In a previous post, we discussed some of the features available on JewishGen. Beyond those features, though, JewishGen’s All-Country databases have millions of indexed records that can be of significant help in tracing one’s family back several generations within Europe.
JewishGen volunteers have acquired millions of vital records, census records, and other documents of genealogical interest. As these records are indexed, they are organized into different All-Country databases, specific to the region covered by those records. Regions covered range from Eastern European countries (including Ukraine, Lithuania, Belarus, Hungary, Poland and others) to Western Europe (including Germany, France, the United Kingdom and others) and additional places such as the United States and South Africa. Each database contains indexes of records specific to that area and must be searched separately. A full list of available searchable databases (all of which can be searched with a free JewishGen account). Since borders often changed, make sure to search any All-Country database that could have been applicable to your ancestral town.
Various Special Interest Groups (SIGs) coordinate the process of obtaining and indexing records and then getting those indexes available for search on JewishGen. Each SIG operates a bit differently—some setting up projects by towns, others by district, and others having large projects covering the entire area of interest to a particular SIG. Each project within a SIG has different agreements with local archives, so while some indexed records are linked to an image showing the original record, others are not. Often indexed entries will reference a position on a FamilySearch microfilm where the original image can be found., while others will refer a researcher to a specific location in a European archive where the original record is located. It is always best to look at the original record, as often there is information beyond what is in the index.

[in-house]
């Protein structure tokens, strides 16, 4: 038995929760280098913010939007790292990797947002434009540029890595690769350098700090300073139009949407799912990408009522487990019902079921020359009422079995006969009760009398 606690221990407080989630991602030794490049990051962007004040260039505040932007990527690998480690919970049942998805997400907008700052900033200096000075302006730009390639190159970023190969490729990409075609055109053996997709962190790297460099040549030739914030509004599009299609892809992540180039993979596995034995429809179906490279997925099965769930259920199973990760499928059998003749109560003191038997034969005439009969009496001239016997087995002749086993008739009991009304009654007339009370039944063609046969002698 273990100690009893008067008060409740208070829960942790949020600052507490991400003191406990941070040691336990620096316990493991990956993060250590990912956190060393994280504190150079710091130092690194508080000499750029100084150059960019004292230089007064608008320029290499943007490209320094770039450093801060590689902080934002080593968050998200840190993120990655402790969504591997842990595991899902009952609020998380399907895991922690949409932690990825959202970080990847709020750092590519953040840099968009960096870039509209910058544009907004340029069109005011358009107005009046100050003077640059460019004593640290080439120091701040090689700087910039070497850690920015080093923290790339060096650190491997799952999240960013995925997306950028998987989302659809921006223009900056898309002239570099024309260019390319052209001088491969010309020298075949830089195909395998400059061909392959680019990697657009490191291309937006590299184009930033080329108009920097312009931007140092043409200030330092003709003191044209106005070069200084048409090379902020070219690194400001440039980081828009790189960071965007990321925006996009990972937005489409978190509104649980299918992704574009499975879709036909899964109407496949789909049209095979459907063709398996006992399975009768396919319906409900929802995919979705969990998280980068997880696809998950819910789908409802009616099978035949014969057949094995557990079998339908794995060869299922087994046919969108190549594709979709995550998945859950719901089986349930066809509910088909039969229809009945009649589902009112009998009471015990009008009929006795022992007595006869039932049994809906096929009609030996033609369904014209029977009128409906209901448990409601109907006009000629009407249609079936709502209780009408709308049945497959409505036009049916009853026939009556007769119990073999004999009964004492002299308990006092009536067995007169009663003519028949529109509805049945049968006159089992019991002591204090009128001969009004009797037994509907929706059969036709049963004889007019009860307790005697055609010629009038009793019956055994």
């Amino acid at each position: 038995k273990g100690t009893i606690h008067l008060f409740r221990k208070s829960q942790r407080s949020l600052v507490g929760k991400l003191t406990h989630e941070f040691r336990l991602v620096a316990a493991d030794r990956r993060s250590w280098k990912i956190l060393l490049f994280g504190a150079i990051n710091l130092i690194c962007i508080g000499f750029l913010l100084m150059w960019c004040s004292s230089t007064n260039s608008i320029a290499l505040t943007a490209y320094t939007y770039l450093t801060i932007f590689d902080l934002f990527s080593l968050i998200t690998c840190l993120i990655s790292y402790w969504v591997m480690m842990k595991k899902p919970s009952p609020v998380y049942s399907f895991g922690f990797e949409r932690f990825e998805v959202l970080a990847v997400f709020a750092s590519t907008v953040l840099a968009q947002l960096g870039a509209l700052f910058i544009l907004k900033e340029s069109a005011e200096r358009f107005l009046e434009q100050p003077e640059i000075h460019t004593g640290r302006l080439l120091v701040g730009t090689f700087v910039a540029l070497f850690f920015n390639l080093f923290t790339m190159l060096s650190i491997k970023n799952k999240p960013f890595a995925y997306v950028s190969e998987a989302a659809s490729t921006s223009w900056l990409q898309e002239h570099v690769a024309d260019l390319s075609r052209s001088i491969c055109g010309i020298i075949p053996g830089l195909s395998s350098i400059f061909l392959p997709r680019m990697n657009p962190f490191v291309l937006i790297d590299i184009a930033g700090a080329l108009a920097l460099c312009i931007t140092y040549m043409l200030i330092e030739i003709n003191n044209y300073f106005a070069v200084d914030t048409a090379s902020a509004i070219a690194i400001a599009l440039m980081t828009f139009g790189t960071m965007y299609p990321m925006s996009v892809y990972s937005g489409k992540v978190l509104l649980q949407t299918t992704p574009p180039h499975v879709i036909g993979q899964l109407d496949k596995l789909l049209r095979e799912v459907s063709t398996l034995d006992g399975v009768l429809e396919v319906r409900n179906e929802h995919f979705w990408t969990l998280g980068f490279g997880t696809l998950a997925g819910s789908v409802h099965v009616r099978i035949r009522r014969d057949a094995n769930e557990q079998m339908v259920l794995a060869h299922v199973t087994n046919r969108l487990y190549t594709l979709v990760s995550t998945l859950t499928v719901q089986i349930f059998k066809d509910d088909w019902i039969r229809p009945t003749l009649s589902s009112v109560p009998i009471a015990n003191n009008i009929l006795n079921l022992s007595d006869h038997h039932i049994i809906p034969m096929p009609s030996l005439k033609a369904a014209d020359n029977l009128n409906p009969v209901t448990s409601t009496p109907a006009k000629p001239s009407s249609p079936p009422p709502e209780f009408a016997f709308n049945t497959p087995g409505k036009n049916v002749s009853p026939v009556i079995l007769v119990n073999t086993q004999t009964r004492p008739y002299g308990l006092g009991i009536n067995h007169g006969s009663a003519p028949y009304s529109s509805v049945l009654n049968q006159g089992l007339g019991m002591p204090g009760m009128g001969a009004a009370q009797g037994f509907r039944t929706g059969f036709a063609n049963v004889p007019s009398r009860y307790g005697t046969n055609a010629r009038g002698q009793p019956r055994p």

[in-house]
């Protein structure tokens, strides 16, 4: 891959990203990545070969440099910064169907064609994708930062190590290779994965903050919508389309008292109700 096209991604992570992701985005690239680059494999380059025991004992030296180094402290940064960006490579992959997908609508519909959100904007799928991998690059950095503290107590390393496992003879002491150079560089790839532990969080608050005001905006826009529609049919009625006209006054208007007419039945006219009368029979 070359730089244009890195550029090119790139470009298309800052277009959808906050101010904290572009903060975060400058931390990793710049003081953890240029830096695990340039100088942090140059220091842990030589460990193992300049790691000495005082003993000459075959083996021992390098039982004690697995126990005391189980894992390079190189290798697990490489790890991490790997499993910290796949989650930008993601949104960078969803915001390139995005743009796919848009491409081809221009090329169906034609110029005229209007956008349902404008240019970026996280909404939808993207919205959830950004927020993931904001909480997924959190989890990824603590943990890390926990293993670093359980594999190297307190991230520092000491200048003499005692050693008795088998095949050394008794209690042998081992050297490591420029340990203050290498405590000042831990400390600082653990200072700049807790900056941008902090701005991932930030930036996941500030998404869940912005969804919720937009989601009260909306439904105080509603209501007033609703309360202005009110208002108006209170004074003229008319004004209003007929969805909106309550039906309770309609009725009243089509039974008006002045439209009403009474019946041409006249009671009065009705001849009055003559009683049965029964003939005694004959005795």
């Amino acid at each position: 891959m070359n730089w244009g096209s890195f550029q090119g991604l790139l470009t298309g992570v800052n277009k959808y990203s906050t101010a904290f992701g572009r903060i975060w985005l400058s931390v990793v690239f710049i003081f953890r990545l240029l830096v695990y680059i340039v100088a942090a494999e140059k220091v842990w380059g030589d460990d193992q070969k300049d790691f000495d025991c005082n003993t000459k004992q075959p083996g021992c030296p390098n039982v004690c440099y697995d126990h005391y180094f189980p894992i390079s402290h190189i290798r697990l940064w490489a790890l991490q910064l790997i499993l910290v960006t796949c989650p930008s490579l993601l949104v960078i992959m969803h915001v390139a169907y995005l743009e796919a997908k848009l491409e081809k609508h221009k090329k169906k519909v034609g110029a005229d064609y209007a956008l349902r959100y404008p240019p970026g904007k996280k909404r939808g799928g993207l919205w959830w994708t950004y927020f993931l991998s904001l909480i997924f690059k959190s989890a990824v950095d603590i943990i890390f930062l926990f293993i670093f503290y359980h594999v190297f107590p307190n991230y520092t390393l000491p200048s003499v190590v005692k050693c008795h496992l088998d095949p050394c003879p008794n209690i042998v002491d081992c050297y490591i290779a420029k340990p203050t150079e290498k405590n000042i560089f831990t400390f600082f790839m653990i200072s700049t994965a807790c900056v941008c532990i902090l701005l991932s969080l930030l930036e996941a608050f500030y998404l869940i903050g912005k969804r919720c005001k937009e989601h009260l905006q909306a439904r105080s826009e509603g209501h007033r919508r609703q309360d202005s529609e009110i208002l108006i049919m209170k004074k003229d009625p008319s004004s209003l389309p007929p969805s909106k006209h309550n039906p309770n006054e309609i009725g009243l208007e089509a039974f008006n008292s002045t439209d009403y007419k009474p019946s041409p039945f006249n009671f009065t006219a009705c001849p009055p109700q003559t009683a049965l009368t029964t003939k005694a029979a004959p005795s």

The types of records in these databases span a wide range including vital records (birth, marriage, divorce and death), various types of census records, military records, lists of business owners, migration records and more. Each database gives a list of the document types that are included—and that is regularly updated as additional data sets are added.
JewishGen is always looking for people to lead additional projects, help with transcription of records, and for donations which are used to help various projects acquire records and sometimes pay for translation expertise. Generally donations above a certain amount entitle those donors to full transcriptions of records from the area of interest well before they are searchable on JewishGen. In addition, these full transcriptions are in Excel format which allow for searching and sorting functionality beyond what JewishGen’s search interface allows.
Indexed records are being added regularly, so if you can’t find records for your town of interest on JewishGen, check back—or better yet, volunteer to lead a project that will get those records and make them accessible to you and to others researching the same area. An example of a project I run, which obtained records for me and for many others researching the same area can be seen here [https://larasgenealogy.blogspot.com/2013/06/deciphering-history.html]. Even if you can’t read the original images, you can still coordinate the acquisition of documents; likely someone else researching the town will be able to help you with transcription from the original language to English.
While some of these records are available on Ancestry (due to an agreement made between JewishGen and Ancestry years ago), it’s important to realize that records obtained in the past decade or so by JewishGen are not available on Ancestry—and those older records on Ancestry often have additional information via JewishGen.